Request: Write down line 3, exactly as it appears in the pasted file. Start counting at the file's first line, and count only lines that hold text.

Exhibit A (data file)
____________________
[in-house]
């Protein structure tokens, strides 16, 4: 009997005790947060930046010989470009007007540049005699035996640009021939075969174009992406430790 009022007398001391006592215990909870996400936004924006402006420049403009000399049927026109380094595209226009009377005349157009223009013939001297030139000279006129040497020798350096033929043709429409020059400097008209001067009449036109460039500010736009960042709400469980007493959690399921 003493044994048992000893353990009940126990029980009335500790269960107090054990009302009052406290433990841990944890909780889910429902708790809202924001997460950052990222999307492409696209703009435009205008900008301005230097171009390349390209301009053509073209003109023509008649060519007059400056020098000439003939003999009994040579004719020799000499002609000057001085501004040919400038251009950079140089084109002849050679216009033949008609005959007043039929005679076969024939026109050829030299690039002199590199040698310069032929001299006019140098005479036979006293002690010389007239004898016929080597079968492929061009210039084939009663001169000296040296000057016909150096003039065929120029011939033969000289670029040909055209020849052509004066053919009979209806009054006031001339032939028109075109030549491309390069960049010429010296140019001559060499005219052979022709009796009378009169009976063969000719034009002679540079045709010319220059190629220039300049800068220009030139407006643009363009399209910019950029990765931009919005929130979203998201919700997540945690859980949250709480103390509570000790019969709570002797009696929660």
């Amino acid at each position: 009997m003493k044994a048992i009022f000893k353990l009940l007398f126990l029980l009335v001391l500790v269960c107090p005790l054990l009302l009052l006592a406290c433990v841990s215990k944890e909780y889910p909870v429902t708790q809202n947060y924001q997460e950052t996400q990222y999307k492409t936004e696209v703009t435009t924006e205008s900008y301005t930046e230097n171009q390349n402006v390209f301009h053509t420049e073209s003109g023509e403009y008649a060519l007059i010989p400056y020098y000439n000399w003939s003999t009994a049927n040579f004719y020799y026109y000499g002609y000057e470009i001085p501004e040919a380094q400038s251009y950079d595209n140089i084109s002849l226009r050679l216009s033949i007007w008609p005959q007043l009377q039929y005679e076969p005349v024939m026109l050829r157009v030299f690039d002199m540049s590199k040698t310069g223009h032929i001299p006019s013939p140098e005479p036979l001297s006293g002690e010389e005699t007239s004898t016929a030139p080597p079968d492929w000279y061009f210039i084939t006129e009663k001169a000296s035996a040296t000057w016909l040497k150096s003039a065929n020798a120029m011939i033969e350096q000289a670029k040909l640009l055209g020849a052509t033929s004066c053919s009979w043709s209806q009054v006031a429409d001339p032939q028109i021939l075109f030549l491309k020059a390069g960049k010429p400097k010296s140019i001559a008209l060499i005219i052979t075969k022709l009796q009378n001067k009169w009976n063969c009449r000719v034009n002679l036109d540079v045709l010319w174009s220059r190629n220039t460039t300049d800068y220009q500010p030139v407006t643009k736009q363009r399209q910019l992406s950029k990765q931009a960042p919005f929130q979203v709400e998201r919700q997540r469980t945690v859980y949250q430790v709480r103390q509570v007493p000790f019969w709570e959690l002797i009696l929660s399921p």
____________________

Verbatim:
């Amino acid at each position: 009997m003493k044994a048992i009022f000893k353990l009940l007398f126990l029980l009335v001391l500790v269960c107090p005790l054990l009302l009052l006592a406290c433990v841990s215990k944890e909780y889910p909870v429902t708790q809202n947060y924001q997460e950052t996400q990222y999307k492409t936004e696209v703009t435009t924006e205008s900008y301005t930046e230097n171009q390349n402006v390209f301009h053509t420049e073209s003109g023509e403009y008649a060519l007059i010989p400056y020098y000439n000399w003939s003999t009994a049927n040579f004719y020799y026109y000499g002609y000057e470009i001085p501004e040919a380094q400038s251009y950079d595209n140089i084109s002849l226009r050679l216009s033949i007007w008609p005959q007043l009377q039929y005679e076969p005349v024939m026109l050829r157009v030299f690039d002199m540049s590199k040698t310069g223009h032929i001299p006019s013939p140098e005479p036979l001297s006293g002690e010389e005699t007239s004898t016929a030139p080597p079968d492929w000279y061009f210039i084939t006129e009663k001169a000296s035996a040296t000057w016909l040497k150096s003039a065929n020798a120029m011939i033969e350096q000289a670029k040909l640009l055209g020849a052509t033929s004066c053919s009979w043709s209806q009054v006031a429409d001339p032939q028109i021939l075109f030549l491309k020059a390069g960049k010429p400097k010296s140019i001559a008209l060499i005219i052979t075969k022709l009796q009378n001067k009169w009976n063969c009449r000719v034009n002679l036109d540079v045709l010319w174009s220059r190629n220039t460039t300049d800068y220009q500010p030139v407006t643009k736009q363009r399209q910019l992406s950029k990765q931009a960042p919005f929130q979203v709400e998201r919700q997540r469980t945690v859980y949250q430790v709480r103390q509570v007493p000790f019969w709570e959690l002797i009696l929660s399921p």